Did you notice today was the winter solstice - the shortest day of the year (for us in the southern hemisphere, that is). It's a great time to 'observe and interact' with where the sun shines ... and doesn't. And for how long. Not only is the sun at its lowest height from the horizon (zenith) today, it also rises a fair bit north of east and sets north of west (azimuth). It's a very different proposition to the long days of summer, with the sun high in the sky and far more southerly aspects at dawn and sunset.
It gets me thinking about things like: the amount of sun on different parts of the garden (and plant preferences for sun or shade); food plants that need the lengthening days to ensure their development (think onions, for example); and even how we can maximise winter sun to warm our homes (or just provide a pleasant outdoor spot for a cuppa) and other passive solar features.
We've had a crisp, clear sunny winter day here in Albury and I've been making the most of it to record where the sun and shadows fell. I took photos as a shorthand way to record this information (conveniently marked with the date and time by my camera). But you could also mark the shadows on a sketch of your place or just describe in words. Yes, you can have clever programs do this sort of modelling for you (yup, I'm into that too!) but I find wandering around and looking at the actual lay of the land is more stimulating for my 'design muscles'.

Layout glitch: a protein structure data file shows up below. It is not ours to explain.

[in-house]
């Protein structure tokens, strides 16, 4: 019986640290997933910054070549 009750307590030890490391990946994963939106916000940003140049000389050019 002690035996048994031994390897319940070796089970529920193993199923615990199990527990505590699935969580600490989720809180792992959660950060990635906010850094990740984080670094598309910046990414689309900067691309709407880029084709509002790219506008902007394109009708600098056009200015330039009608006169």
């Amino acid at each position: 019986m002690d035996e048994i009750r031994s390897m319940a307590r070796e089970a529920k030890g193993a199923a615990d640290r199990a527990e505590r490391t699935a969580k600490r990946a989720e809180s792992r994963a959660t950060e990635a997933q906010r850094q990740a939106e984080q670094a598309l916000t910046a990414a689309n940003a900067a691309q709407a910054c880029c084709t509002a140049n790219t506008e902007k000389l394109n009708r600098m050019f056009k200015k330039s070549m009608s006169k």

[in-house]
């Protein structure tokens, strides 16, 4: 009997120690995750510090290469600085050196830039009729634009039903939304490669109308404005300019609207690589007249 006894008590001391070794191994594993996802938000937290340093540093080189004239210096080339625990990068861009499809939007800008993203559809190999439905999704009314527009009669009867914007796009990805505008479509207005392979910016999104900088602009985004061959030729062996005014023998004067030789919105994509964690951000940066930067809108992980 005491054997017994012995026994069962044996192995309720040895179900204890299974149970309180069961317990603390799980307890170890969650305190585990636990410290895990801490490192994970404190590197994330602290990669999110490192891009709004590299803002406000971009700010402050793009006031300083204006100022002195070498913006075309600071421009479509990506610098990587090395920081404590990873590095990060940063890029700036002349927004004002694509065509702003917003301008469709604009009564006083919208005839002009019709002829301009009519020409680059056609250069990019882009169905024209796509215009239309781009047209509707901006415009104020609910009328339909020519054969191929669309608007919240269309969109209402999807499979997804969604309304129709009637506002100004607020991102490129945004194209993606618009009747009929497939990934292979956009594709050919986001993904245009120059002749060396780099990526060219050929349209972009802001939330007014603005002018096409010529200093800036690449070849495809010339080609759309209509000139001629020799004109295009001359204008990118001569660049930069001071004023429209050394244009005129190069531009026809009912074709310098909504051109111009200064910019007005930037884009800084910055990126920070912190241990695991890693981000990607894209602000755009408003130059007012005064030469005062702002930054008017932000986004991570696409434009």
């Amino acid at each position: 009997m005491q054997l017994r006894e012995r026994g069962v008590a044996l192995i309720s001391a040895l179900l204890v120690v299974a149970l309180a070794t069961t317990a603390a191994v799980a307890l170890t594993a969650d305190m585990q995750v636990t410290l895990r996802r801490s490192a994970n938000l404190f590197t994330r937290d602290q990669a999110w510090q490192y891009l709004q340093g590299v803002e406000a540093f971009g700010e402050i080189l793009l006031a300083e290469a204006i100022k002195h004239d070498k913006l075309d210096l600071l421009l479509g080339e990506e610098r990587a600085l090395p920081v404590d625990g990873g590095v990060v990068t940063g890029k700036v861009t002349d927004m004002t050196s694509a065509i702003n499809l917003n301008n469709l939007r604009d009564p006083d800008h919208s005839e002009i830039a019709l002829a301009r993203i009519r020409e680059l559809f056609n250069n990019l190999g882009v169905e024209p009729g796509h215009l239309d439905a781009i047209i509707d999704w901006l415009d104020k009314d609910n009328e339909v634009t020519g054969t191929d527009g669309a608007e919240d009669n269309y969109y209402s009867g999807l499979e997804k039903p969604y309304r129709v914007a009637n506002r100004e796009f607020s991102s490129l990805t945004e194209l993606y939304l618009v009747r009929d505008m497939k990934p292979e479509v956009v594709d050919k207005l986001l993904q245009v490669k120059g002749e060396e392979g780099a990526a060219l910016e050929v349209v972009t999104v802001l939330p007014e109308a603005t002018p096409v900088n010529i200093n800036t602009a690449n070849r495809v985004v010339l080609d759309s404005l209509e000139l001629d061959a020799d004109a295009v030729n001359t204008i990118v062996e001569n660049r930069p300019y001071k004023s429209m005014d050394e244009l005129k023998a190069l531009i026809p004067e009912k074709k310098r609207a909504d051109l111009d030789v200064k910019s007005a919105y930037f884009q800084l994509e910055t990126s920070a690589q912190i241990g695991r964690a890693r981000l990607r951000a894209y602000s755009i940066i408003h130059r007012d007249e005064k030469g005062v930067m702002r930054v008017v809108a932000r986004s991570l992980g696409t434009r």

I like to repeat this process around the summer solstice and the equinoxes too ... and because we keep changing things around at our place, I try to do those each year.
It doesn't matter if you don't 'hit' the solstice for such observations. If it's overcast, I wait for a sunny day; or sometimes work or other things need to be allowed for. But I reckon taking a good look around at about this time of year can be a fun and informative exercise.
Photo: Some sun reaches the front bedroom and living room windows for most of the day, but not as much as we'd like! Take a guess as to how we try to maximise its impact (hint: they are not shown in this pic).
Photo: Much of the back vegetable patch is in shade virtually all day this time of year, thanks to the south aspect, steep slope and buildings being at the highest point. [Shot is taken looking down]. We're fussy as to what is grown in the sunnier spots. The up-side is it doesn't get frost and some plants are happy with a shady aspect. And also that our front, north-facing raised/wicking beds offer alternatives for food production plants that prefer more sunshine. Hmm, and that the protection is welcome respite in a long, hot summer!